I'm always impressed at how the ex-Champ Gary Kasparov seamlessly transforms himself from an angry polie one day to being some sort of guru the next, charming his way through a crowd of technologists.
Speaking at a technology event earlier this week, Kasparov told his audience that innovation in America, genuine innovation that aparently serves as a catalyst for economic advancement, has come to a halt. Quoted by Forbes, Kasparov said: "We are surrounded by gadgets and computers like never before. They are better each time; a little faster, a little shinier, a little thinner. But it is derivative, incremental, profit margin-forced, consumer-friendly technology — not the kind that pushes the whole world forward economically."
I suppose in some ways he's right. And here I have in mind, not just America, but specifically my current home of Japan. Here, you're surrounded by all kinds of tech that are basically eye candy or that don't really solve a problem at all.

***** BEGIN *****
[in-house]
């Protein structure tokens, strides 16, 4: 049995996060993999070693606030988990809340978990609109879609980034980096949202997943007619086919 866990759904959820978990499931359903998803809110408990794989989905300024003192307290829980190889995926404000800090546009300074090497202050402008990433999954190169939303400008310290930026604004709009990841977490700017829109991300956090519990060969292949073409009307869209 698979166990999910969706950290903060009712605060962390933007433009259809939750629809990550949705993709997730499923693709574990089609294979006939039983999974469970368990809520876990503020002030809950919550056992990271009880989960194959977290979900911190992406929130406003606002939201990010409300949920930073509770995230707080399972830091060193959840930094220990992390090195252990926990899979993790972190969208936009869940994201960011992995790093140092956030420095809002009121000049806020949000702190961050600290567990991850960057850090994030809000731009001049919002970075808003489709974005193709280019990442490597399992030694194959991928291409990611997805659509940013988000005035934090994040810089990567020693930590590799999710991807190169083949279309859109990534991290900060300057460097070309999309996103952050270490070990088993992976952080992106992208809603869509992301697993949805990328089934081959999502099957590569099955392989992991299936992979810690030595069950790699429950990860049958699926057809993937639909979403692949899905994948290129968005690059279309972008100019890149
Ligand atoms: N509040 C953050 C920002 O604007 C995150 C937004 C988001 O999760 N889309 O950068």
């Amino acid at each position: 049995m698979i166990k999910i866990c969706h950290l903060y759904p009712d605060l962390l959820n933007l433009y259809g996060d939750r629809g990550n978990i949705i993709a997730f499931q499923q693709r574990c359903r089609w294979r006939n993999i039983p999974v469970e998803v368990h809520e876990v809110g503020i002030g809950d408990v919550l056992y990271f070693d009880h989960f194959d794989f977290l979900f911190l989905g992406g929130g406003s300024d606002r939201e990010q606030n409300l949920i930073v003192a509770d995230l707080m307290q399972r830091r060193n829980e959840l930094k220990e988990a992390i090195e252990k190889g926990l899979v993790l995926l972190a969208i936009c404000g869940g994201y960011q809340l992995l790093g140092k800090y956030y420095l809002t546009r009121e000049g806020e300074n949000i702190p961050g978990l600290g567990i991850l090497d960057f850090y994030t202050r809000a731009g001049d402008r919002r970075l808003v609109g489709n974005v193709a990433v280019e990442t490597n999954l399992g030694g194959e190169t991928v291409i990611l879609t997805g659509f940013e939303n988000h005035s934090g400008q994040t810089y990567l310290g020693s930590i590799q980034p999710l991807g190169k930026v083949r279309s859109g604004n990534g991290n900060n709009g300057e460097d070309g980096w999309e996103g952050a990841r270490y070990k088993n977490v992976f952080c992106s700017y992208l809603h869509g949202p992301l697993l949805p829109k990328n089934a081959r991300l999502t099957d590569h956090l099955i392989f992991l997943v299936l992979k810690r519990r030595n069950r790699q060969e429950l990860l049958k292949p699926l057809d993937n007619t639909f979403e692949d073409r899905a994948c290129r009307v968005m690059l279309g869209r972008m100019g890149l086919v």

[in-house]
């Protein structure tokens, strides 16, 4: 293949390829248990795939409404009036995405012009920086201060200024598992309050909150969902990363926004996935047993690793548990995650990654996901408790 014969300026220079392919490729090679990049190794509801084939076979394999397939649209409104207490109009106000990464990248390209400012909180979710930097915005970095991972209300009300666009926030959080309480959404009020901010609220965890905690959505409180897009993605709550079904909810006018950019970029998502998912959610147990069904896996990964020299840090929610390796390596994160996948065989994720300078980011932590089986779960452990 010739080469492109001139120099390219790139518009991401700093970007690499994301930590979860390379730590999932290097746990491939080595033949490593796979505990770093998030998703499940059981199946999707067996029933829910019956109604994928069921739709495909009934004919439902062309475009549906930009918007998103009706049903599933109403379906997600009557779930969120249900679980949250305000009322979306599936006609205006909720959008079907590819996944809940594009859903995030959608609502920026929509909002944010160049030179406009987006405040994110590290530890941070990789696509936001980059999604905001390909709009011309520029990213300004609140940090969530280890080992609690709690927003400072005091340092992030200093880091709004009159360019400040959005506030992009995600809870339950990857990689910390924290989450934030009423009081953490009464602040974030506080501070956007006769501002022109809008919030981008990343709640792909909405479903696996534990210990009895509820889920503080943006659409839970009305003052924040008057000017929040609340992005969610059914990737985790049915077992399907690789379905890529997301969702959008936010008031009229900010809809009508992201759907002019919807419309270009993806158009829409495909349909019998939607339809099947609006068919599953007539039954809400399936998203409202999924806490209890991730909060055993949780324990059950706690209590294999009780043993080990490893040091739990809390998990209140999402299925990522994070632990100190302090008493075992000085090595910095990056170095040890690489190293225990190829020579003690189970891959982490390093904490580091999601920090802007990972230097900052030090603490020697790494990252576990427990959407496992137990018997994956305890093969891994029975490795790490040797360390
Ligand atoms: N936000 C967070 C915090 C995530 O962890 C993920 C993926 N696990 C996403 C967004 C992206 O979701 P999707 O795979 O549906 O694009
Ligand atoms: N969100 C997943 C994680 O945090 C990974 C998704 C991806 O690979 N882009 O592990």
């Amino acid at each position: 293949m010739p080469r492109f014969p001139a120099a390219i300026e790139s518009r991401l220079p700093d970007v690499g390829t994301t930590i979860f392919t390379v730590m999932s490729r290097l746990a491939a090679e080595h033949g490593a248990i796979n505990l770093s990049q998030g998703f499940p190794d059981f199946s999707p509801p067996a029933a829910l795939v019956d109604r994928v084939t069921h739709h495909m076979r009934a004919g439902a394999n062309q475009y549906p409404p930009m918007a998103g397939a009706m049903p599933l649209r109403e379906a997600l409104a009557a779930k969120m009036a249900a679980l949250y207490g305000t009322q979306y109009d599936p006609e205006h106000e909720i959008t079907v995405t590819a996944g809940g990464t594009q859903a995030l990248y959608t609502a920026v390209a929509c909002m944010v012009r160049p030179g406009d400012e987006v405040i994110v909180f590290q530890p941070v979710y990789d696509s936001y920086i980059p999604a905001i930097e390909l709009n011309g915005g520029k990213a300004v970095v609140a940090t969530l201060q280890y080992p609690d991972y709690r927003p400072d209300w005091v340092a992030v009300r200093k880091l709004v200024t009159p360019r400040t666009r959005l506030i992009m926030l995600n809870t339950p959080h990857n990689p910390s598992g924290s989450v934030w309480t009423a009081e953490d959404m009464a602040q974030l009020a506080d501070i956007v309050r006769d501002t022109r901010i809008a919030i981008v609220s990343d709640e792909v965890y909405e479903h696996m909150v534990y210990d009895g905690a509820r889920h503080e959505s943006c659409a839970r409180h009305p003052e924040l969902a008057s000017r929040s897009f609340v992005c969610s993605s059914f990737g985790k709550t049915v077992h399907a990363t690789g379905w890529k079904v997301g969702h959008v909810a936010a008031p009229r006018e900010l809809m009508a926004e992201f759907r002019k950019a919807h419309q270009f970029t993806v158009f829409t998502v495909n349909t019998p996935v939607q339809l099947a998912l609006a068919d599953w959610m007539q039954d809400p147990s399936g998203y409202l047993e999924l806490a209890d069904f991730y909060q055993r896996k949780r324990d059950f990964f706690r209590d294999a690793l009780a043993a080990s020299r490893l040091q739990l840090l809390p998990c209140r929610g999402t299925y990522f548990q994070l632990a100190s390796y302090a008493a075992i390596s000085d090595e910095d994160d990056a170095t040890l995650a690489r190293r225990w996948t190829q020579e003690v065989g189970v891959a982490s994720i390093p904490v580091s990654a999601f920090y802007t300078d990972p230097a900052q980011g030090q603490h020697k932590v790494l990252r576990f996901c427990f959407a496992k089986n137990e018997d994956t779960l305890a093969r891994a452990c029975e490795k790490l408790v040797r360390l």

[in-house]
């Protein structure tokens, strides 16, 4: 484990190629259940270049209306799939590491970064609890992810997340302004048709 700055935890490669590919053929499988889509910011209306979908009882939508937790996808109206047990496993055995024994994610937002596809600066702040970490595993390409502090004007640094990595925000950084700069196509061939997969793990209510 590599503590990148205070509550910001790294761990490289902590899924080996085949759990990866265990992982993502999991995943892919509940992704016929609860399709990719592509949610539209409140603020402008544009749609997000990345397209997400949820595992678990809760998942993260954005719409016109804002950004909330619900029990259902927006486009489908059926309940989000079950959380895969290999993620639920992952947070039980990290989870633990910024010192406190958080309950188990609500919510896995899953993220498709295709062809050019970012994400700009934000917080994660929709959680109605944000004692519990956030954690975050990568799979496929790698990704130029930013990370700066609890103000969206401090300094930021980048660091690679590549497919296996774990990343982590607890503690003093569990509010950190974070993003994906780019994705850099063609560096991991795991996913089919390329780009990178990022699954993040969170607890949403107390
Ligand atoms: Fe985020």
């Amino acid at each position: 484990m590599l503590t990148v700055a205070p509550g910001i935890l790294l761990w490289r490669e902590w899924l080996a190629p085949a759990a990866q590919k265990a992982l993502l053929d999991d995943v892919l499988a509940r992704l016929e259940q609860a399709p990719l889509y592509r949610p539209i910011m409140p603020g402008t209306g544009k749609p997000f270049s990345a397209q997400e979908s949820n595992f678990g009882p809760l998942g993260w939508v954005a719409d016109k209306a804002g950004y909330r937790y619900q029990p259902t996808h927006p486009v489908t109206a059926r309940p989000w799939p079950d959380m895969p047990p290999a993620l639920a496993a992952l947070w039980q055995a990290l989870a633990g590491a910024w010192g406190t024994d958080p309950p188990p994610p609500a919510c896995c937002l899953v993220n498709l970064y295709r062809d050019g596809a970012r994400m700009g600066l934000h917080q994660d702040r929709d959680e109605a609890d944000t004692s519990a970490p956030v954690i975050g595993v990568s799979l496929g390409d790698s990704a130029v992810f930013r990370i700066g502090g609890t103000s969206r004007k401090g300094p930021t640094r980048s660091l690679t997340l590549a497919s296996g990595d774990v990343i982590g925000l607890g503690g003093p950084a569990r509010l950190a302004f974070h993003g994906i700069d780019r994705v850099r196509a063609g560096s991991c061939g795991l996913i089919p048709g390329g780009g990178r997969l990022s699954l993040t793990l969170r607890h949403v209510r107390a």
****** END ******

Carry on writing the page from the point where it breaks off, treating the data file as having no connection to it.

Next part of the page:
You guys are probably yet to see these, but walk into any large electronics store in Tokyo today and you'll find 3D TV! Problem is, you've got to wear the appropriate googles to see the 3D effect (although Toshiba will soon fix that). And how about self-flushing toilets? Just about the only thing that these things won't do is actually wipe your butt.
But who the hec really needs 3D TV anyway? And why do we need self-flushing toilets? As it happens, I found myself in one of these poop units yesterday and the damn thing kept flushing itself. Turns out that there's some sort of censor inside that detects either your movements or your position or both. If it thinks your off the bowl, it flushes. So, lesson learnt: next time, I gotta sit my ass still.
All that said, I think that Kasparov is also wrong. Forbes reports that, according to him, the last piece of tech that was truly revolutionary was the Apple II! If he believes that then he's never heard of the mobile phone. Or the web! These two combined will totally change the way we consume information and, more critically, the way we buy and sell. In fact, it's already happening.